The second thing that was a HUGE help thanks to a tip from my dad, was writing down to first word and last word in each paragraph of my speech. I knew I didn’t want to read off a script but my dad told me, just in case, keep a list of the first and last word of each paragraph. So at the end I had a small scrap of paper that looked like this:
- I’ll start
- Ten years!
- When I first
- at some point
- There’s something special
- getting married
- And Tommy
- money can buy
- But although
- half the time
- That’s one thing
- marrying you
- Let’s toast
I can’t tell you how helpful this was. I didn’t end up having to pull it out, but when I got stuck on my last paragraph and froze and the tail end of my speech, I simply took a pause, visualized my bulletted list, and remembered that the first words of the last paragraph were “Let’s toast.” This is something really small that ended up saving my ass in the middle of the speech. I legitamately forgot the entire last sentence and could have bombed had it not been for that list. I highly highly recommend doing this after completing your written down copy of your notes.
Step 5: Delivery
Other than writing the speech, I wanted to impress everyone with not just my oratory skills, but with my precense, poise, and body language when I was front and center. I read a book called Stand Like Lincoln, Speak Like Churchill by James Humes. A few of the key takeaways were that you should use pauses in your speech to emphasize points, use quotes to you did your research, use a statistic if necessary, and practice repetition of certain phrases.
After your introduction, or your first joke – take a moment to pause and look at each face in the room. It may feel like an eternity to you, but you will gain the audience’s attention at once. This was awkward at first when I practiced on a couple of close friends, but I can’t recommend it enough – it absolutely works. Think about a speech when someone just sped through and didn’t take a breath. You were probably screaming at them in your head “Slow down! Take a breath!” So should you when giving your speech.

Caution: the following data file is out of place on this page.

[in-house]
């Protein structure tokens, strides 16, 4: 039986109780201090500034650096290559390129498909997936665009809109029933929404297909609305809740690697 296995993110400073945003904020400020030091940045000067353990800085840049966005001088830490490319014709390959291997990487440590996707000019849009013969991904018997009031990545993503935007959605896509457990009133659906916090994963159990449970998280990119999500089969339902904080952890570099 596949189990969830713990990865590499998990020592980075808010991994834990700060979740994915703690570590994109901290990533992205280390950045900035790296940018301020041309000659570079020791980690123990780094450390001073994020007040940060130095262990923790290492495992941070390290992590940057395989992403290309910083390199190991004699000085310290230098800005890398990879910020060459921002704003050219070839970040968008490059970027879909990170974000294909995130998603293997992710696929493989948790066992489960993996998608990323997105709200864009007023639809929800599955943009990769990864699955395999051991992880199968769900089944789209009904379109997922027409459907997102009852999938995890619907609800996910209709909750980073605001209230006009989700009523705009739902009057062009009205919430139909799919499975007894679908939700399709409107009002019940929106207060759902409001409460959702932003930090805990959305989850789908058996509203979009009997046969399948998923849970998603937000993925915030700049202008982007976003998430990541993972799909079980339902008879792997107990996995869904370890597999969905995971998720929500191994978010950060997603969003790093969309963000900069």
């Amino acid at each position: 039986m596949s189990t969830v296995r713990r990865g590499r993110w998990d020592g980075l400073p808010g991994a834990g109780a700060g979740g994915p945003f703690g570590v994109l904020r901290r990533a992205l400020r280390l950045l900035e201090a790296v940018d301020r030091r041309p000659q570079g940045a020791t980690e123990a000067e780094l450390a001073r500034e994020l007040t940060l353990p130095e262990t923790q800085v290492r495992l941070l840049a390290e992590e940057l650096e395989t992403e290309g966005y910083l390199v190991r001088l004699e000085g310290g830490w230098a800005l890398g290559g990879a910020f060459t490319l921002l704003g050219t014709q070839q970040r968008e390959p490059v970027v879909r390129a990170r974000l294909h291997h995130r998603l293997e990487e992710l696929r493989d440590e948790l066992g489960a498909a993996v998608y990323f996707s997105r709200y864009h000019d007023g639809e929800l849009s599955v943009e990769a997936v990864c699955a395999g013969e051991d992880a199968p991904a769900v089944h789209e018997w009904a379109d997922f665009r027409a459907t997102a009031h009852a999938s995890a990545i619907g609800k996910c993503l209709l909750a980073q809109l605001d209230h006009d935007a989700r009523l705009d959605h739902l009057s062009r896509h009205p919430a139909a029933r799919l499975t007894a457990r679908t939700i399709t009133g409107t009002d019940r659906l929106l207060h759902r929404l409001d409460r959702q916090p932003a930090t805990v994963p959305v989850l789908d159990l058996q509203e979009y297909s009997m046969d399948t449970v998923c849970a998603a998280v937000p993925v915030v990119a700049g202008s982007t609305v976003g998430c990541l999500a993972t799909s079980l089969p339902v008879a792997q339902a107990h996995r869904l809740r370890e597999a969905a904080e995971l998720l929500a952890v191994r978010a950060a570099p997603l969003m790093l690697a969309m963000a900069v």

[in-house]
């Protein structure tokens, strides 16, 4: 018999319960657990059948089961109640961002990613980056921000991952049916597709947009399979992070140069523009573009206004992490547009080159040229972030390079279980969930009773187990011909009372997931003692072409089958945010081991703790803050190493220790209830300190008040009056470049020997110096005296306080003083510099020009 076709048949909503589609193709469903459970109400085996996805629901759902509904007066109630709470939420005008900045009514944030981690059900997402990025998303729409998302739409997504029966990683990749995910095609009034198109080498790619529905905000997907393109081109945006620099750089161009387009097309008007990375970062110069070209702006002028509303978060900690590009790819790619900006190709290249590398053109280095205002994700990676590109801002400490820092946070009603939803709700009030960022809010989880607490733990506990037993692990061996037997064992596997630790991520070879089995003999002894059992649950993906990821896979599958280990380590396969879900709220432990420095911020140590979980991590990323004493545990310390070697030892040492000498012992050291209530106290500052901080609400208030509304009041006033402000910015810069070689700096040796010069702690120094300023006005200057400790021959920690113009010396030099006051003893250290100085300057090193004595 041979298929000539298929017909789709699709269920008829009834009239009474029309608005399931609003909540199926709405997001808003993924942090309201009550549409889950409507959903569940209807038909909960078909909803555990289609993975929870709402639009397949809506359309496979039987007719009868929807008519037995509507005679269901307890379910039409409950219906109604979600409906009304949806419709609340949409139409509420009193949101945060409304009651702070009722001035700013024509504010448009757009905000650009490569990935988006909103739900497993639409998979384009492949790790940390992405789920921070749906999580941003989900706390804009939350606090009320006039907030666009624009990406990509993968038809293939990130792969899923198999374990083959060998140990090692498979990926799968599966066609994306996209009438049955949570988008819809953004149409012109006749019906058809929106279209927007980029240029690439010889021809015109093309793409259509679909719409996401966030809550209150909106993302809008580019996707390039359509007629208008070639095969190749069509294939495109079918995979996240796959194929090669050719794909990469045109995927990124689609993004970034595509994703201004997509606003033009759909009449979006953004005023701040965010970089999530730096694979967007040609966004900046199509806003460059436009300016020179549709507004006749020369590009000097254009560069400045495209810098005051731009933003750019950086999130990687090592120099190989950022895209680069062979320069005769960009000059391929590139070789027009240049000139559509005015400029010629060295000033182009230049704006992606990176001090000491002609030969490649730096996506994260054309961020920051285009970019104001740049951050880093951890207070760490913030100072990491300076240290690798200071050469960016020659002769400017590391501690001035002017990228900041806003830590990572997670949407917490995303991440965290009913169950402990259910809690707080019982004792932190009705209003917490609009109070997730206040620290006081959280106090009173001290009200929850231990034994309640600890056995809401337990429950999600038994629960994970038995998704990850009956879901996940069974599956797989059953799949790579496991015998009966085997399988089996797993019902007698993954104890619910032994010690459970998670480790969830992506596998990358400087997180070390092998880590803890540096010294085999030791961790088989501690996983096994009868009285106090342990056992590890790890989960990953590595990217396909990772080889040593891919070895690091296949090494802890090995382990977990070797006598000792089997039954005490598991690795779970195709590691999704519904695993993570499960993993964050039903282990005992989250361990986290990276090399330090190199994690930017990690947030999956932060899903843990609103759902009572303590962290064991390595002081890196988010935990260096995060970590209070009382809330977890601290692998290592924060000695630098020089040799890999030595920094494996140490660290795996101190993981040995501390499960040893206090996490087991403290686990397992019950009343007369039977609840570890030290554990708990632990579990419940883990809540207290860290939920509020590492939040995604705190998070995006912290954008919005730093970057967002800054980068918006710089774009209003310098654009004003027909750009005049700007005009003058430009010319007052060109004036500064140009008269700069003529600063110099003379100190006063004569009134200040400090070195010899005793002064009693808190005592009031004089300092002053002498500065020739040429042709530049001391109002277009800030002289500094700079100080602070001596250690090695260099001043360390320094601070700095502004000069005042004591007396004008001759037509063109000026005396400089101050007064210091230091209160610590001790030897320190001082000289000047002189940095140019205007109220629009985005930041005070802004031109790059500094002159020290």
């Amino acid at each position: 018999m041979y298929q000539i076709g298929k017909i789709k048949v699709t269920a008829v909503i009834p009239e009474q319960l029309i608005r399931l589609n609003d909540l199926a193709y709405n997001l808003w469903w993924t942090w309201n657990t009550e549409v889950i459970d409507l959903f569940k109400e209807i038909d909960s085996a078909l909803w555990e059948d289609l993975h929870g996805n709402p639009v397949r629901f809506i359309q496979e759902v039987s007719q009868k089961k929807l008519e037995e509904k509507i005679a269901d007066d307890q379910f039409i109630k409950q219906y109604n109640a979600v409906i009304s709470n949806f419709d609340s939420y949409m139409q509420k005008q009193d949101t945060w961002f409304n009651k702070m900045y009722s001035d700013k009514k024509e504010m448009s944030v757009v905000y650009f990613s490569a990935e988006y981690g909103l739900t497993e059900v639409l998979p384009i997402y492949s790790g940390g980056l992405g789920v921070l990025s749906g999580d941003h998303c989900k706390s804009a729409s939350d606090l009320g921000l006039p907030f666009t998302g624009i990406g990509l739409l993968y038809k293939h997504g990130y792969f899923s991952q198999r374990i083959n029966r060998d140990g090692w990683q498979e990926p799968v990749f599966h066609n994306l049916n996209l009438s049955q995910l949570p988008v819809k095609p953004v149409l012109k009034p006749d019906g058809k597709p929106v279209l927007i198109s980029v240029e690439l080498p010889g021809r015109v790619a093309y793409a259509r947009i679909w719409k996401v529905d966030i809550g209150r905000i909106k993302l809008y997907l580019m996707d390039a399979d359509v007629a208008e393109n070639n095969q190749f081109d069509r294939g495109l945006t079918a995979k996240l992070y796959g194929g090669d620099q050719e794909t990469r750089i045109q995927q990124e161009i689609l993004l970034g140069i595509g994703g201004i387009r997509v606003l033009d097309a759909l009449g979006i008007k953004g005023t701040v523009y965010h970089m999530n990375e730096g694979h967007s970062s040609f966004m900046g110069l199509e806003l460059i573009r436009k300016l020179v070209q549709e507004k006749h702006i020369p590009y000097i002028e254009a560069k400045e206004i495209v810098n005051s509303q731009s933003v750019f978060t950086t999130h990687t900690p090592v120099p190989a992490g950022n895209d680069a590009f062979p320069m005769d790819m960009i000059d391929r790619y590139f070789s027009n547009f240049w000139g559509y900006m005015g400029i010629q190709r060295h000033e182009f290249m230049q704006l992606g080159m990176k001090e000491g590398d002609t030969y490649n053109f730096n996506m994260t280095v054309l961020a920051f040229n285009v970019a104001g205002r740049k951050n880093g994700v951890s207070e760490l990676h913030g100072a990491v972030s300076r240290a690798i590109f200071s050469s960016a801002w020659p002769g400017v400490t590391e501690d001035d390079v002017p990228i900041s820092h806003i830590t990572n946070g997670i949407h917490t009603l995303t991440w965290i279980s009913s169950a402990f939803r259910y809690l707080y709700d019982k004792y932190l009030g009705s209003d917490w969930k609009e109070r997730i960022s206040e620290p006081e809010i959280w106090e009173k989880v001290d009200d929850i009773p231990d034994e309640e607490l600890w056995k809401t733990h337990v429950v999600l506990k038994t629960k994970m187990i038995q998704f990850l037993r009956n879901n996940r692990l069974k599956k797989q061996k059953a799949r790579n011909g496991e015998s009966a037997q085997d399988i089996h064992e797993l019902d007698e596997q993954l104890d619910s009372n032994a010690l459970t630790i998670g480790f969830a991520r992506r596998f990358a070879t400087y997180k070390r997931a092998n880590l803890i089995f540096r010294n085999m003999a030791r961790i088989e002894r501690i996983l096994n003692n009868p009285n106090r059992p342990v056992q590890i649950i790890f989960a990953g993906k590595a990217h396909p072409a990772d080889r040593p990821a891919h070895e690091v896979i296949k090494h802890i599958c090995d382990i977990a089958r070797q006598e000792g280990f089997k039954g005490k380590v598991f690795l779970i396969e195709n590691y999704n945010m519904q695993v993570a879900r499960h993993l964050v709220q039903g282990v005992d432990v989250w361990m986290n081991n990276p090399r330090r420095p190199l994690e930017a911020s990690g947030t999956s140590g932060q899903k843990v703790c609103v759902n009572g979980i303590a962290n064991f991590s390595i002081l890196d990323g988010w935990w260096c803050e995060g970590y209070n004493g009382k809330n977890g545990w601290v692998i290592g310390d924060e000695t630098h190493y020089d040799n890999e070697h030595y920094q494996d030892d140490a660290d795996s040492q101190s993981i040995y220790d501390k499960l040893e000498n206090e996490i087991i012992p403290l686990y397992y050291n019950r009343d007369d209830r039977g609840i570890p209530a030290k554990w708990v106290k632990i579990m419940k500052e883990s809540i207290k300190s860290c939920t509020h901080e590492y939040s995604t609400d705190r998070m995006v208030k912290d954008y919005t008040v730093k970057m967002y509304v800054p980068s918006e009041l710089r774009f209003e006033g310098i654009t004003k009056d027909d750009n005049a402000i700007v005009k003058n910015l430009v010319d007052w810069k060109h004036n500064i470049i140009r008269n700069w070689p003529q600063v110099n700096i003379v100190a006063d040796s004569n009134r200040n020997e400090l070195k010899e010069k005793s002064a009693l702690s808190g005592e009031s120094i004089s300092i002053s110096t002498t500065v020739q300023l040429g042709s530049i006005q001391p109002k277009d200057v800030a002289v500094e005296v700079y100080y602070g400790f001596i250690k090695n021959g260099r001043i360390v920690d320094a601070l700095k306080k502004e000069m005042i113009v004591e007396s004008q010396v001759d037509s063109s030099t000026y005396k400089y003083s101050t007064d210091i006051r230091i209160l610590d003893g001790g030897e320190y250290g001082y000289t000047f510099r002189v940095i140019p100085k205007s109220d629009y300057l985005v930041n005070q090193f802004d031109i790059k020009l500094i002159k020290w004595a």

I ended my speech by pausing between each of the below phrases in order to emphasize the point:
“That’s one thing Tommy has always been good at. I could go into all the funny stories but instead I’d rather focus on all the smart moves he’s made. His friendships…[pause], the relationship he has with his family… [pause], his career… [pause] it’s all a reflection of the incredible man he’s become….[pause] But really, the smartest move he’s made is marrying you.”
Another thing you should definitely do is use a quote or a key statistic. I wasn’t able to find a great quote, but I tied in the fact that my brother had been dating his now-wife for ten years. I used specific years (“back on September 15, 2007”), and ages (“When I was 14 years old”) to tie that fact in about how long they’ve been a couple. This helped the audience develop a timeline in their minds in order to follow along.
The last thing that is effective whenever giving a speech or presentation is repetition of a phrase to emphasize a key point. Winston Churchill was known for this:
“Victory at all costs, victory in spite of all terror, victory however long and hard the road may be; for without vicory there is no survival.”
Notice how he starts each sentence with “Victory.” I did something similar, but at the end of my sentences. And I didn’t use the same word over and over again, but I did use the same structure. See my quote below:
“There’s something special about these two. They go together without forcing it. They love each other without fighting it. And they care about each other without thinking about it.”
Step 6: Relief
After my speech, I wasn’t quite sure how I did. I got a lot of applause but when the camera is shining directly in your face, your senses are kind of dulled. Thankfully, after hours of practice my muscle memory took over and gave the speech for me. It honestly didn’t even feel like my brain was talking, my body and mouth just took over. They knew exactly what to say, and thank god because the nervousness in me completely forgot the speech. But that’s the best part about it. After all the hard work of writing, researching, and practicing, you realize how much fun it is.
After giving that speech, I received so much positive feedback that all I want to do is give more speeches. The amount of confidence I gained from simply performing a 5 minute speech was so beneficial. Public speaking is scary and nerve racking, but the feeling of crushing a speech and overcoming your fears is worth all the time, effort, and energy in the world.